When the Illinois-born banjo player and songwriter Abigail Washburn first went to China in 1996, she didn't like it at all. The air was polluted. The constant sound of hammers and drills in Shanghai drove her crazy.
"It seemed the only Chinese people who introduced themselves to me were people who wanted to practice their English," she said. "I was very frustrated. I was not connecting with anybody." So she came back to America.
Eighteen years later, Washburn speaks fluent Mandarin. She collaborates with Chinese musicians and writes Chinese songs. She tours around China, covering Chinese folk songs with an old-time banjo sound.
Some of those songs will be part of Washburn's Sunday's performance at the Spoleto Festival with her husband, the Grammy Award-winning banjo player Bela Fleck, playing by her side. In addition to traditional Appalachian music and innovative acoustic music, audiences will hear Washburn sing "Kang Ding Qing Ge" ("Love Song of Kangding"), a traditional folk song from Sichuan Province in Southwest China.
Fleck is well known for collaborating with African musicians and has visited Africa to explore the banjo's origins. Washburn's music, on the other hand, has close ties with Chinese cultural elements.
"Abby has an amazing ability to connect with people, which she brings to the stage," Fleck said. "She has somehow ended up with an amazing authenticity, which goes into all of her music."
Washburn returned to China a year after that first visit, and "it ended up being magical," she said. She studied Chinese with Lao Wang, a former English teacher who lived in Sichuan and would invite Washburn home for dinner every day. They talked about poetry, stories and the Cultural Revolution. "I found myself laughing and crying," she said.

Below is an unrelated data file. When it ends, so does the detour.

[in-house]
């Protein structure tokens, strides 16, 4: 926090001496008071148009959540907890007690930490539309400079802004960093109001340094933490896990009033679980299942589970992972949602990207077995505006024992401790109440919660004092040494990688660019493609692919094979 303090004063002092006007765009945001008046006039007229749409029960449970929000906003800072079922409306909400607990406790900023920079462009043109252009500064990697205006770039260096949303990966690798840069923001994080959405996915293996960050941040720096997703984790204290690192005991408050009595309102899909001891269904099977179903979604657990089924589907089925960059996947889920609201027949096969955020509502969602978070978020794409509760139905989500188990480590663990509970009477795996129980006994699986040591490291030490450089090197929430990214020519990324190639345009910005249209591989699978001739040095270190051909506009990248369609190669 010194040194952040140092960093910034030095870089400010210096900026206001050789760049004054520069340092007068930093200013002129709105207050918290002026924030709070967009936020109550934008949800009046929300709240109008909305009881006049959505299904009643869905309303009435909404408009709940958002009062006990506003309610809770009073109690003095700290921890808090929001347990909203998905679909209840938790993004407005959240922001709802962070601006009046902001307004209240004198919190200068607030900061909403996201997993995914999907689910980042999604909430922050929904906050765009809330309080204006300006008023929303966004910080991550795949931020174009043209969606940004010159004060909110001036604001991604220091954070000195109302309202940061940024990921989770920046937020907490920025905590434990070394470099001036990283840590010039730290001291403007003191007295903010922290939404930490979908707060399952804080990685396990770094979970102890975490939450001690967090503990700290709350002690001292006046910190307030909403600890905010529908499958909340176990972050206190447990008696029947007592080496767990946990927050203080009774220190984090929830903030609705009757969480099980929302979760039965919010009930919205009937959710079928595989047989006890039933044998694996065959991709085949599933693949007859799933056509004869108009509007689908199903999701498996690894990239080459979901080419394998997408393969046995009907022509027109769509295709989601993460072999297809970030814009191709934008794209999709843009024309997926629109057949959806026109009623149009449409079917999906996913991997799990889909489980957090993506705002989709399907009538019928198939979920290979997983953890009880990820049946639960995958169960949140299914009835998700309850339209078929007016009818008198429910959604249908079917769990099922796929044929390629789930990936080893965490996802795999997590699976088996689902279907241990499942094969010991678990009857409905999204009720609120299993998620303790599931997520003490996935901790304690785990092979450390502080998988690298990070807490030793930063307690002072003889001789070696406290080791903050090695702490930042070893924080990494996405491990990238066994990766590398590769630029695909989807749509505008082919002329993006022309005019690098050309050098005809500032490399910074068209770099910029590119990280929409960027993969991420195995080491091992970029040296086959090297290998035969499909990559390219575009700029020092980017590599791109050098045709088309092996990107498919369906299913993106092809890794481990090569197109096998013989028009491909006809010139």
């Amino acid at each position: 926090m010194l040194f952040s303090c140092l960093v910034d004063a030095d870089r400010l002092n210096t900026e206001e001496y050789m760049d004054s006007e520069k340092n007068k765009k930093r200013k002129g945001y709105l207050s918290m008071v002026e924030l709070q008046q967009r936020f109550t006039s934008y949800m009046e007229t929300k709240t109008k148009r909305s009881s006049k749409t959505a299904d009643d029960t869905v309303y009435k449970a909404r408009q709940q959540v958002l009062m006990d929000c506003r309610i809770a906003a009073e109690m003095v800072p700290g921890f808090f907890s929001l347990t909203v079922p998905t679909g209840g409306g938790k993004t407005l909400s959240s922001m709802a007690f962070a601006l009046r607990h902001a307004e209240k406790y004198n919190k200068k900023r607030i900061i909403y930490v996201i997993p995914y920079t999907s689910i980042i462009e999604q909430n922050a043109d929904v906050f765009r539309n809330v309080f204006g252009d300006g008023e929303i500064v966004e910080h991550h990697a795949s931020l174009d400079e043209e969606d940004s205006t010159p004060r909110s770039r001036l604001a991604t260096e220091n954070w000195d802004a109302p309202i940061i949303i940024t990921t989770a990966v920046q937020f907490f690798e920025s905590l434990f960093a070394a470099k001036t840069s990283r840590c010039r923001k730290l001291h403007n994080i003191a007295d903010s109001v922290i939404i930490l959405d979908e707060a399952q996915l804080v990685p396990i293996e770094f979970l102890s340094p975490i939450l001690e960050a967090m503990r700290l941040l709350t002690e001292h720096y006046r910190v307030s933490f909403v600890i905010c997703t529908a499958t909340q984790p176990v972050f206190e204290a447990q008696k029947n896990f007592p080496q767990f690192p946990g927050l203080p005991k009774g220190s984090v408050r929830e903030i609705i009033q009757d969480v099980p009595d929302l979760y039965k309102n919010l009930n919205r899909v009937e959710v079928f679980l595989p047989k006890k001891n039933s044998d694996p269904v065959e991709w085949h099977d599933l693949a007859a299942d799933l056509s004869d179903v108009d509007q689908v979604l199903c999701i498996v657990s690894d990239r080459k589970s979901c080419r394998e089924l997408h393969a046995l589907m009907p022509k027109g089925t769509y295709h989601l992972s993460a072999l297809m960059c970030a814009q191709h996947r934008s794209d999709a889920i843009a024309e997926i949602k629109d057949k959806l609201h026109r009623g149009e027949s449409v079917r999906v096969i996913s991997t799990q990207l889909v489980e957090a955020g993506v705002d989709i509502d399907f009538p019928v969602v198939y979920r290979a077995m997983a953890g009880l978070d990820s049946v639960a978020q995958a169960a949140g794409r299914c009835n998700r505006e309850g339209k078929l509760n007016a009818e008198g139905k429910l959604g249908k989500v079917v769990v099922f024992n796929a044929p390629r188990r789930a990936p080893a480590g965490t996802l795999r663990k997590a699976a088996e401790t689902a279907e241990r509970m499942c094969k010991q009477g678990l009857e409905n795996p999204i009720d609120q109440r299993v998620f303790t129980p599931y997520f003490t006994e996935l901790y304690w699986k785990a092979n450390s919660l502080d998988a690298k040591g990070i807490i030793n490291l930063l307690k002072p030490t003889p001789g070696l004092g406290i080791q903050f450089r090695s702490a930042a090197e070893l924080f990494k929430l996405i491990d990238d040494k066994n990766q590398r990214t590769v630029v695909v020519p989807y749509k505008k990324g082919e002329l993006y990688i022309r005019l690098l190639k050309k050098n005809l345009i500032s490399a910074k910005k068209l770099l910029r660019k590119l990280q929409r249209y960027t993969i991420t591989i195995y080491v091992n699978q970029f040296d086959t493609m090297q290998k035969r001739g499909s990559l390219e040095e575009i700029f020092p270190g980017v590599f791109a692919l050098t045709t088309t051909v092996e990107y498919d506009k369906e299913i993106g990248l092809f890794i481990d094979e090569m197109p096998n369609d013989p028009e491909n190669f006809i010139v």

Picking up the banjo as a clawhammer-style player in 2001, Washburn found a way to express her love for Chinese culture through music. Ever since then, she has been collaborating with musicians from different parts of China.
Wu Fei, a musician who plays a Chinese plucked zither called guzheng, formed the group Wu Force with Washburn and Kai Welch. She said her collaboration with Washburn flows smoothly every time.
"The banjo and the guzheng are both plucked string instruments," Wu said. "The mixture of the two is simply beautiful." The understanding and appreciation of both cultures that she experienced with Washburn, she said, was so strong that they felt they had known each other for a long time the first time they met.
Not everyone was convinced, however. In Gansu Province, northwest of China, Washburn once met a Chinese erhu (a Chinese two-stringed fiddle) player who told her that Americans and Chinese could never play music together. Surprised, Washburn insisted that he play the music on his own.
"When he started playing music, myself and all the band members started playing with him, and it sounded really good," she said. "All of a sudden he wanted to smile, but he didn't want to and tried not to smile."
That night, they ended up performing together in front of 1,400 people. Afterward, the man came up and said that while Chinese and Americans might be different in many ways, they could still make music together.
This is a perfect example of the meaningful cultural exchange that can come from Washburn's music, according to John Holenko, a guitar player and banjo instructor at Hungry Monk Music in Charleston.
"For a long time, traditional Chinese music has been repressed and not allowed to flourish in China and interact with the West," Holenko said.
But Washburn didn't just stop at music collaboration. After the 2008 Sichuan earthquake, she went to see families affected by that disaster. She would also play concerts at schools, and some children would come to her afterward and sing her songs.
"I sat there for hours listening to the kids," she said. "I wish more Americans could hear those beautiful children who survived this terrible earthquake and hear them singing."
The fruit of that journey became a hip-hop and electronic music album that Washburn made with the Shanghai Restoration Project, a group led by Chinese-American musician Dave Liang.
"I wanted to make a record the kids like and are super proud of," Washburn said. "I thought that would be a record of songs like hip-hop, because that's what they listen to on the radio."
In her many travels, Washburn has found instruments very similar to a banjo virtually everywhere she goes. To her, this is a clear sign that "every human population around the world was desiring to create an instrument beyond the human voice that could express their internal lives and experience to the world."
Anita Xu is a Goldring Arts Journalist from Syracuse University.